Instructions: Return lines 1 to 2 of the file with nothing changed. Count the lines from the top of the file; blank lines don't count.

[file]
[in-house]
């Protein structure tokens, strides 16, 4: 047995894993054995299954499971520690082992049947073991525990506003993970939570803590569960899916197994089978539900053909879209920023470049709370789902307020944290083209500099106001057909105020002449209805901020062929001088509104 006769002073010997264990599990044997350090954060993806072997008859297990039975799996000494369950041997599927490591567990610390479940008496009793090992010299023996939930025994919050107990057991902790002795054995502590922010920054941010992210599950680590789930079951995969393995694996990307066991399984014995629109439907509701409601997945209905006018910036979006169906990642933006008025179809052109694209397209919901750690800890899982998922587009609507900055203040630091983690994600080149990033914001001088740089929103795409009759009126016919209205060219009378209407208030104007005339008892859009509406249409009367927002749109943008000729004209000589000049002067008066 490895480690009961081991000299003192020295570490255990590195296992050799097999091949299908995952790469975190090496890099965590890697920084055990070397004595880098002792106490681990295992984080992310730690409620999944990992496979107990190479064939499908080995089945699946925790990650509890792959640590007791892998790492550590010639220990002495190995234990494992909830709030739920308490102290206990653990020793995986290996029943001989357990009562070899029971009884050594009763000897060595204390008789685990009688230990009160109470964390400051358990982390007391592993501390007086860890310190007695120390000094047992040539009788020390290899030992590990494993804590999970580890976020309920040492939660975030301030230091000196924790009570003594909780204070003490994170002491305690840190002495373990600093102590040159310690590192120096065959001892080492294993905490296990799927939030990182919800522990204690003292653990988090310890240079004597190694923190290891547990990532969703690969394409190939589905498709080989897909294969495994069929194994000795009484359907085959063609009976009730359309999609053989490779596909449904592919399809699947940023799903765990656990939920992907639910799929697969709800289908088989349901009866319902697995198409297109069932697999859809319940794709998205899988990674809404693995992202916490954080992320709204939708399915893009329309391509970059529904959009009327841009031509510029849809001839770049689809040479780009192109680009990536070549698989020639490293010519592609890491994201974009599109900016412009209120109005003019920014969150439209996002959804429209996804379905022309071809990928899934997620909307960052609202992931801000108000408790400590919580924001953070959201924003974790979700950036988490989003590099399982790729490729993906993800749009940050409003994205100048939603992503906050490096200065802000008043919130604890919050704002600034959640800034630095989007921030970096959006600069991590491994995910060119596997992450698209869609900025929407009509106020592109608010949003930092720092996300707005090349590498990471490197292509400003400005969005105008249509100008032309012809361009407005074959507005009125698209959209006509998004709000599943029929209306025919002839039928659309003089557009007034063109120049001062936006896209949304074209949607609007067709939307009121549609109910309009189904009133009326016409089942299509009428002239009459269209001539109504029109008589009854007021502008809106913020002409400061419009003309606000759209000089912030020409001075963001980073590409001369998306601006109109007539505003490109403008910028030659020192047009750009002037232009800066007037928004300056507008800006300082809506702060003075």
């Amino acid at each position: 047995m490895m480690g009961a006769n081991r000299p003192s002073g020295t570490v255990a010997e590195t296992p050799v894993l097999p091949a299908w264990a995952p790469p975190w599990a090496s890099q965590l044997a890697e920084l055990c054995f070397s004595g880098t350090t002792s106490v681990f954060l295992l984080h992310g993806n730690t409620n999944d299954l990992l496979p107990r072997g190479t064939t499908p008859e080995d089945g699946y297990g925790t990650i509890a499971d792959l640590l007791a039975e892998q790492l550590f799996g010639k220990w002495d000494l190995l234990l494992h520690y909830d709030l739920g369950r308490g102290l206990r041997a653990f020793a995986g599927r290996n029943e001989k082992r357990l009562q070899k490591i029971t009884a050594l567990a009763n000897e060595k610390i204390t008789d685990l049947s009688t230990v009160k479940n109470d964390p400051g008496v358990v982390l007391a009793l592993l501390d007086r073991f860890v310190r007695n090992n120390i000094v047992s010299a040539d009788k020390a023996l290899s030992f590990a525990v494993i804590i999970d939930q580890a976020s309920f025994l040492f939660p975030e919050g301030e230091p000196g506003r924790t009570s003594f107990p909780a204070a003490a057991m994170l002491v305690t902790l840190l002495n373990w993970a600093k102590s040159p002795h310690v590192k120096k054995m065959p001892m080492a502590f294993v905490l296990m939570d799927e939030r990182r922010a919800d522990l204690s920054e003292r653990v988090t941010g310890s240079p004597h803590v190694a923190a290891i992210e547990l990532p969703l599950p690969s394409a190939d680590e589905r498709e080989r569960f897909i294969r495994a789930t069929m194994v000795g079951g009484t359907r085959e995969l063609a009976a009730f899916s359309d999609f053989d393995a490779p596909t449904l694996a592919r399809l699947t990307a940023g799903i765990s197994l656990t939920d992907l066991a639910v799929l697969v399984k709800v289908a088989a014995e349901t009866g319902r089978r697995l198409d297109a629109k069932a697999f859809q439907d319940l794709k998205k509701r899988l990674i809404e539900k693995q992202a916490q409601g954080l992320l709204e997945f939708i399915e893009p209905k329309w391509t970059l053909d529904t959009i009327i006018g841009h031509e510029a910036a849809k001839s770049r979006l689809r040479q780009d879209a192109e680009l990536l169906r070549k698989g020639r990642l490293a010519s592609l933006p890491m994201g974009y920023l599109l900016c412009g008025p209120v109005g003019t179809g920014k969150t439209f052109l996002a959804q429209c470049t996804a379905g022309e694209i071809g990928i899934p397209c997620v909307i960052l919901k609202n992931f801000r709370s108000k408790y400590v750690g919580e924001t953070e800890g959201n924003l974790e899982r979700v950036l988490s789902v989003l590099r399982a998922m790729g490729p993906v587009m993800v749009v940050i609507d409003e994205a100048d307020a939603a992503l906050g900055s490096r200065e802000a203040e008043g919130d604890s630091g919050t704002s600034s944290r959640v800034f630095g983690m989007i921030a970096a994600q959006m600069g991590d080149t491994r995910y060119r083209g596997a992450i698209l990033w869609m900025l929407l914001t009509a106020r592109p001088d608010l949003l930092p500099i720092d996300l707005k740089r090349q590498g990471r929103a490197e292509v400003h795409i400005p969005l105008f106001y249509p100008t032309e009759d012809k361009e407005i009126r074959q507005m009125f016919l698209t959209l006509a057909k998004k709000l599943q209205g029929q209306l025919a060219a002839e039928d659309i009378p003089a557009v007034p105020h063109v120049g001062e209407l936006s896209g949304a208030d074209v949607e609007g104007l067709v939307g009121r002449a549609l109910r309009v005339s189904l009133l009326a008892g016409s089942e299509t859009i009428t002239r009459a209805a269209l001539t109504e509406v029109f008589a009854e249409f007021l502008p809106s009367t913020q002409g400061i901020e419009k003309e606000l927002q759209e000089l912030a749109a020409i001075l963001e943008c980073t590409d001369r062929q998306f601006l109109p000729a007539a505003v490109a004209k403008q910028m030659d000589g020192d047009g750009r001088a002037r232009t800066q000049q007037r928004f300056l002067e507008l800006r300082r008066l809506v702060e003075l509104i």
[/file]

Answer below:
[in-house]
């Protein structure tokens, strides 16, 4: 047995894993054995299954499971520690082992049947073991525990506003993970939570803590569960899916197994089978539900053909879209920023470049709370789902307020944290083209500099106001057909105020002449209805901020062929001088509104 006769002073010997264990599990044997350090954060993806072997008859297990039975799996000494369950041997599927490591567990610390479940008496009793090992010299023996939930025994919050107990057991902790002795054995502590922010920054941010992210599950680590789930079951995969393995694996990307066991399984014995629109439907509701409601997945209905006018910036979006169906990642933006008025179809052109694209397209919901750690800890899982998922587009609507900055203040630091983690994600080149990033914001001088740089929103795409009759009126016919209205060219009378209407208030104007005339008892859009509406249409009367927002749109943008000729004209000589000049002067008066 490895480690009961081991000299003192020295570490255990590195296992050799097999091949299908995952790469975190090496890099965590890697920084055990070397004595880098002792106490681990295992984080992310730690409620999944990992496979107990190479064939499908080995089945699946925790990650509890792959640590007791892998790492550590010639220990002495190995234990494992909830709030739920308490102290206990653990020793995986290996029943001989357990009562070899029971009884050594009763000897060595204390008789685990009688230990009160109470964390400051358990982390007391592993501390007086860890310190007695120390000094047992040539009788020390290899030992590990494993804590999970580890976020309920040492939660975030301030230091000196924790009570003594909780204070003490994170002491305690840190002495373990600093102590040159310690590192120096065959001892080492294993905490296990799927939030990182919800522990204690003292653990988090310890240079004597190694923190290891547990990532969703690969394409190939589905498709080989897909294969495994069929194994000795009484359907085959063609009976009730359309999609053989490779596909449904592919399809699947940023799903765990656990939920992907639910799929697969709800289908088989349901009866319902697995198409297109069932697999859809319940794709998205899988990674809404693995992202916490954080992320709204939708399915893009329309391509970059529904959009009327841009031509510029849809001839770049689809040479780009192109680009990536070549698989020639490293010519592609890491994201974009599109900016412009209120109005003019920014969150439209996002959804429209996804379905022309071809990928899934997620909307960052609202992931801000108000408790400590919580924001953070959201924003974790979700950036988490989003590099399982790729490729993906993800749009940050409003994205100048939603992503906050490096200065802000008043919130604890919050704002600034959640800034630095989007921030970096959006600069991590491994995910060119596997992450698209869609900025929407009509106020592109608010949003930092720092996300707005090349590498990471490197292509400003400005969005105008249509100008032309012809361009407005074959507005009125698209959209006509998004709000599943029929209306025919002839039928659309003089557009007034063109120049001062936006896209949304074209949607609007067709939307009121549609109910309009189904009133009326016409089942299509009428002239009459269209001539109504029109008589009854007021502008809106913020002409400061419009003309606000759209000089912030020409001075963001980073590409001369998306601006109109007539505003490109403008910028030659020192047009750009002037232009800066007037928004300056507008800006300082809506702060003075």